It used to be believed that you were born with all the neurons you were going to have. It wasn’t until the late 1960s that the birth of new brain cells, called neurogenesis, was observed in the hippocampus in the rat brain. Even then, scientists were skeptical that neurogenesis happened in humans. It wasn’t until the 1990s that neurogenesis was confirmed in the brains of humans, other primates, and several species. There are a number of behavioral, environmental, pharmacological and biochemical factors that affect this process, many of which you have the power to influence.
Neurogenesis is closely linked to the brain’s ability to physically alter synapses and neural pathways, known as neuroplasticity. Neuroplasticity occurs in response to the input your brain receives. Think of your neural pathways like roads on which information travels. The more you use certain information or repeat a behavior, thought, or emotion, the sturdier the correlating neural pathway becomes. Information you rarely access and behaviors and emotions seldom used cause a decrease in the neural pathways until connections may be completely lost in a process called synaptic pruning.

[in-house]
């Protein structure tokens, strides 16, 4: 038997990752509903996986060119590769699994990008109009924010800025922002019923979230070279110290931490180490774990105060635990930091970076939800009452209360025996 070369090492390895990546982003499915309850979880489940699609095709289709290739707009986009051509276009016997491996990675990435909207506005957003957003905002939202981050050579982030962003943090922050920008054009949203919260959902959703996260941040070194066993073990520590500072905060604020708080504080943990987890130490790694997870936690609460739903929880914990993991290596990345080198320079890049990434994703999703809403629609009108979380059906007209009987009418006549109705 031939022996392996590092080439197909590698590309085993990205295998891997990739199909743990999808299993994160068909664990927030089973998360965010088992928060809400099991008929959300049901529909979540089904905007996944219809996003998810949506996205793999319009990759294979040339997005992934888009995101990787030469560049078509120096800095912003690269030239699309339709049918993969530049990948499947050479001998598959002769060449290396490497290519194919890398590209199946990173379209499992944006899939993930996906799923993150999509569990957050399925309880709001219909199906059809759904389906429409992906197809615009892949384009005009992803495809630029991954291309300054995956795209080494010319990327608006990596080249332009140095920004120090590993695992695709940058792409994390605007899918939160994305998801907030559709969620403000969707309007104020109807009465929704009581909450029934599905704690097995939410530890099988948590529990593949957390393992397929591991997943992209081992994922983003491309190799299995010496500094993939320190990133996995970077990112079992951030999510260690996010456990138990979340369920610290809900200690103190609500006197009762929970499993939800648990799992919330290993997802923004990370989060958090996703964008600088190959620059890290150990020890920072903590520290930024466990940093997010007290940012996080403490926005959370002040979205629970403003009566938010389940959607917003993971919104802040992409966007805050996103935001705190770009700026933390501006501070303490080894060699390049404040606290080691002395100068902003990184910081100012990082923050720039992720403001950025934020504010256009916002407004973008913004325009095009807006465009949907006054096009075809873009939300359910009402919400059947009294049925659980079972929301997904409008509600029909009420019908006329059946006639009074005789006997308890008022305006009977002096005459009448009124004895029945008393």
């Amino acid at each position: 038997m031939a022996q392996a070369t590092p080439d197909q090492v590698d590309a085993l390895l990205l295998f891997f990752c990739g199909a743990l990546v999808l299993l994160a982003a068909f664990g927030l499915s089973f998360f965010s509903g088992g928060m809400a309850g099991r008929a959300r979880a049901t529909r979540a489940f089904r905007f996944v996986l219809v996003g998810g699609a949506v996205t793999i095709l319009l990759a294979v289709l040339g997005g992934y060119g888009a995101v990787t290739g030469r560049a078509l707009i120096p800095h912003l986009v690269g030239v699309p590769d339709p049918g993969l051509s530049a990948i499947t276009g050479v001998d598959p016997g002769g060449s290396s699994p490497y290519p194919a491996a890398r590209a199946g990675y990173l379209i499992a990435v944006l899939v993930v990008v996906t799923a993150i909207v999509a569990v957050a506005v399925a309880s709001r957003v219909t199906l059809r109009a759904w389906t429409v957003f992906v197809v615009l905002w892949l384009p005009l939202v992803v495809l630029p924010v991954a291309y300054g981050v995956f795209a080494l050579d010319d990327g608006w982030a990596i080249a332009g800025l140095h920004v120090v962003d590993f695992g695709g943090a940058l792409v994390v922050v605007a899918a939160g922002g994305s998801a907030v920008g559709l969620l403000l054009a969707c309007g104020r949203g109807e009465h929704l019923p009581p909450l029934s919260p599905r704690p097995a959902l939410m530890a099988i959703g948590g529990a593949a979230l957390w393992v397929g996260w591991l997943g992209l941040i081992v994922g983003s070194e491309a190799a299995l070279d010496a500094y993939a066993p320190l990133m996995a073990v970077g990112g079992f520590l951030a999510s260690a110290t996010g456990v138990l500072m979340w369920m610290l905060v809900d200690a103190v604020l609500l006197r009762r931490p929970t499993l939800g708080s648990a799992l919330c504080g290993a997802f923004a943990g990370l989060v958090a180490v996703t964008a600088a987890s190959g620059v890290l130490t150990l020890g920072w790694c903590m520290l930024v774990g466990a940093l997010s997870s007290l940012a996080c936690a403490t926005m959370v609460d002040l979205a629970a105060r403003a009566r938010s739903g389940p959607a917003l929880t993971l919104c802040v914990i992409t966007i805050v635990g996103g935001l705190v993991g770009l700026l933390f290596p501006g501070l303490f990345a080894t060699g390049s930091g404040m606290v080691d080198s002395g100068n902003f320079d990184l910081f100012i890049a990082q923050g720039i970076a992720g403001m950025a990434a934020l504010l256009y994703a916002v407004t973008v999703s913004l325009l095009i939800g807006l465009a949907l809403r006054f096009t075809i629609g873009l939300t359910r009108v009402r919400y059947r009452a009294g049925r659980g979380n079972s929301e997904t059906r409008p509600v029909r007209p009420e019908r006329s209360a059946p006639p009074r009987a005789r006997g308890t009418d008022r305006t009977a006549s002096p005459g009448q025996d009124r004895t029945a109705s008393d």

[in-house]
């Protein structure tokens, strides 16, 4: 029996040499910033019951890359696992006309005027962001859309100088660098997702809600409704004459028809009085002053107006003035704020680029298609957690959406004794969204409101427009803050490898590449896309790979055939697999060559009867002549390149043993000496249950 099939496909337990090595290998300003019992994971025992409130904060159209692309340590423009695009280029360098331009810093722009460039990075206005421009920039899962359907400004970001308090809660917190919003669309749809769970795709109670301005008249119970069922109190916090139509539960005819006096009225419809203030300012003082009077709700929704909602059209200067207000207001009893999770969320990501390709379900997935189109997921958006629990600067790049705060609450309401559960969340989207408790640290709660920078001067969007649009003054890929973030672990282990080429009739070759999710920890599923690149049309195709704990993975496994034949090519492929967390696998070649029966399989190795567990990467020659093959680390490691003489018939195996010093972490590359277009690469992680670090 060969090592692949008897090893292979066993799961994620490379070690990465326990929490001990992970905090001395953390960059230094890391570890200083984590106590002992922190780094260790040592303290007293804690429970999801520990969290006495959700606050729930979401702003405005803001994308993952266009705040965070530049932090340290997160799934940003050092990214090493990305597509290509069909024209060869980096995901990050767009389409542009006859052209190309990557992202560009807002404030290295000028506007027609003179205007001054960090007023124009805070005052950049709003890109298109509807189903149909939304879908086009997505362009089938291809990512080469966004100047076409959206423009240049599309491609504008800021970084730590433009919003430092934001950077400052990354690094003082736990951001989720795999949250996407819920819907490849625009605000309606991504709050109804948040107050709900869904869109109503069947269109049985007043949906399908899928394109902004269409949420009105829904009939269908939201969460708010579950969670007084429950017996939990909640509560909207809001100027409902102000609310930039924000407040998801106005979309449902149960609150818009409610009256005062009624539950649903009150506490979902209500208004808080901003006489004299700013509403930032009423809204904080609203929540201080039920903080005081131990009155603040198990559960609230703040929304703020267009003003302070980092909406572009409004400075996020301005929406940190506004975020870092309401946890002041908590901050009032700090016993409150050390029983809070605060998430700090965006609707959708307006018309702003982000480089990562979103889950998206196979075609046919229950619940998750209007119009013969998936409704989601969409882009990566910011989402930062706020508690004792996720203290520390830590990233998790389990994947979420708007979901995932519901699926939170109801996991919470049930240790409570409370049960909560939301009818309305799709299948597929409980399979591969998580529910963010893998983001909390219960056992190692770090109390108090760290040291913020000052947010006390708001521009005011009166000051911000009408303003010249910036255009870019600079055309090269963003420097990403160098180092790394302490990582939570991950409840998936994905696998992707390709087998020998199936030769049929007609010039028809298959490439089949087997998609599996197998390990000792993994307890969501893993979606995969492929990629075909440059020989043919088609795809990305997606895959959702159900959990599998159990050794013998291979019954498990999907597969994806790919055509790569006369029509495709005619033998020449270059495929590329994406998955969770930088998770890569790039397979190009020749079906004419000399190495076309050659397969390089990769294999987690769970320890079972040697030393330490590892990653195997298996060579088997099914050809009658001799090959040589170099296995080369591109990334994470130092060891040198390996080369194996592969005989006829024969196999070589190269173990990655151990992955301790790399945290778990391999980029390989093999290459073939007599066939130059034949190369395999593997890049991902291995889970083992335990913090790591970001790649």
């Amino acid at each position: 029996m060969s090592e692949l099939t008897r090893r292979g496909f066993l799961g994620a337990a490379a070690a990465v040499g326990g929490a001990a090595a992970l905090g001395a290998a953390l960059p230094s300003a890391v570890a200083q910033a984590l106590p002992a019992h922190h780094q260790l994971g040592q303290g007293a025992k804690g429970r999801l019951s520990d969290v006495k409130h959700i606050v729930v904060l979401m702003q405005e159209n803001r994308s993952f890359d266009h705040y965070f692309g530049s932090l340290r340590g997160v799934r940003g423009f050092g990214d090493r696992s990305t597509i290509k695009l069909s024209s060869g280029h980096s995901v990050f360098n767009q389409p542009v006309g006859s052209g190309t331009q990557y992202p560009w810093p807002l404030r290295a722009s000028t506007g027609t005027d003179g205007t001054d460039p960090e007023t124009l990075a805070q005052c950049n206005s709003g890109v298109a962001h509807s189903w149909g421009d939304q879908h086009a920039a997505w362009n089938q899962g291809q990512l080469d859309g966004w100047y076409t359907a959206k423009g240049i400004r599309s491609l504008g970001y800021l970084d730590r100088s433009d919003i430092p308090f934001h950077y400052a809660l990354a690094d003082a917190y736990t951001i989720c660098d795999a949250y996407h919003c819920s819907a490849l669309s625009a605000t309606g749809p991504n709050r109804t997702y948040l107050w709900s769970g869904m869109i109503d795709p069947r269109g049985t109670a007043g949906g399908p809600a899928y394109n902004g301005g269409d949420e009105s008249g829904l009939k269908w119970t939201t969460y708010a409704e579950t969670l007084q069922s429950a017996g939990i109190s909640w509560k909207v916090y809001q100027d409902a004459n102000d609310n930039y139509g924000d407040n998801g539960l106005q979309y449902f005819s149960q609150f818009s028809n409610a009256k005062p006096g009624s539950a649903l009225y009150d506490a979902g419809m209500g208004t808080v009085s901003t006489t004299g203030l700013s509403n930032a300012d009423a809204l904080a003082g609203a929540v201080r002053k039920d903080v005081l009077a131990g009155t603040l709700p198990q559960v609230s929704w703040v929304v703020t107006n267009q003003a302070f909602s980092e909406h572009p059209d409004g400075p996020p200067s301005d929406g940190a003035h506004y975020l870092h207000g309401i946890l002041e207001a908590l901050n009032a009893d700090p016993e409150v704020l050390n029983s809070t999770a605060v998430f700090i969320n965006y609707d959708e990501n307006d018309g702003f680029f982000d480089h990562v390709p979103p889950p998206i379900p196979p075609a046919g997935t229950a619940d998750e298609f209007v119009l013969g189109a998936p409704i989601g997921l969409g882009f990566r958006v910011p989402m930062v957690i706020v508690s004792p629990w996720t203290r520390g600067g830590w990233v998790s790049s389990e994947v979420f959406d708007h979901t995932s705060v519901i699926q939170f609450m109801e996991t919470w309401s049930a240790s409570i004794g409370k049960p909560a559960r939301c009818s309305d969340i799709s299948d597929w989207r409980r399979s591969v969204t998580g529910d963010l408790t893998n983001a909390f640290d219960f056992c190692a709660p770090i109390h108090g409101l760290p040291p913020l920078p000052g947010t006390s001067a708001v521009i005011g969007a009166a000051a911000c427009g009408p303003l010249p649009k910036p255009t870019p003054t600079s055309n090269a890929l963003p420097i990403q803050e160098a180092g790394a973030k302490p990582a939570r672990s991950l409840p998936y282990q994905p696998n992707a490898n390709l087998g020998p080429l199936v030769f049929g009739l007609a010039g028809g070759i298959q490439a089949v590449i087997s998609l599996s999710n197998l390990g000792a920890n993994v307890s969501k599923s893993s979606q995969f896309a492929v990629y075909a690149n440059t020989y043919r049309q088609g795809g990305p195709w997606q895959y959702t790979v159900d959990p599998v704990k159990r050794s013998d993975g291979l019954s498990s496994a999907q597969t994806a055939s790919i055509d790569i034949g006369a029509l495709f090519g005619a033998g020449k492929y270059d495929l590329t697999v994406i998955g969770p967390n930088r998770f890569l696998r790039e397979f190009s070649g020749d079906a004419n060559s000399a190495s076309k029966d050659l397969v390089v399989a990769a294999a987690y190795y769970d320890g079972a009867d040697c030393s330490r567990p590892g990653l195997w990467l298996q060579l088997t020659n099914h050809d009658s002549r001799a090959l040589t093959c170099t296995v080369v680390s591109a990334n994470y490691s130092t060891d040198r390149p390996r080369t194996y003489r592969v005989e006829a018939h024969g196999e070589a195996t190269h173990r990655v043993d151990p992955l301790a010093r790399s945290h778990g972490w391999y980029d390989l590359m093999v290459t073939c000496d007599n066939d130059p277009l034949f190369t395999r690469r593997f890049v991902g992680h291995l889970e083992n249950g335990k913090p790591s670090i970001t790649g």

You’re shaping your brain all of the time with your life. In every moment, every single thing of which you are aware – sounds, sights, thoughts, feelings – and even that of which you are not aware – unconscious mental and physical processes – are based in and can be directly mapped to neural activity in your brain. What you do, experience, think, hope and imagine physically changes your brain structure and new neural pathways (synapses) are formed to store and retrieve the new information. (Read more: Masterpiece or Mess?)
The good news is that research indicates that new neurons are produced throughout adulthood. The bad news is that most of them don’t survive. More than half of the new cells die within just a few weeks of being born. It turns out that many of the neurons can be rescued from death by learning. Studies show that new neurons are kept alive by effortful learning, a process involving concentration in the present moment over an extended period of time and enriched environments.
If some kind of effortful learning happens when the cells are about a week old, the new cells become incorporated into brain circuits used for learning. The baby brain cells are then used to learn more efficiently in the future. This is a prime example of “use it or lose it.” In turn, some processes of learning and mental activity appear to depend on the presence of new brain cells.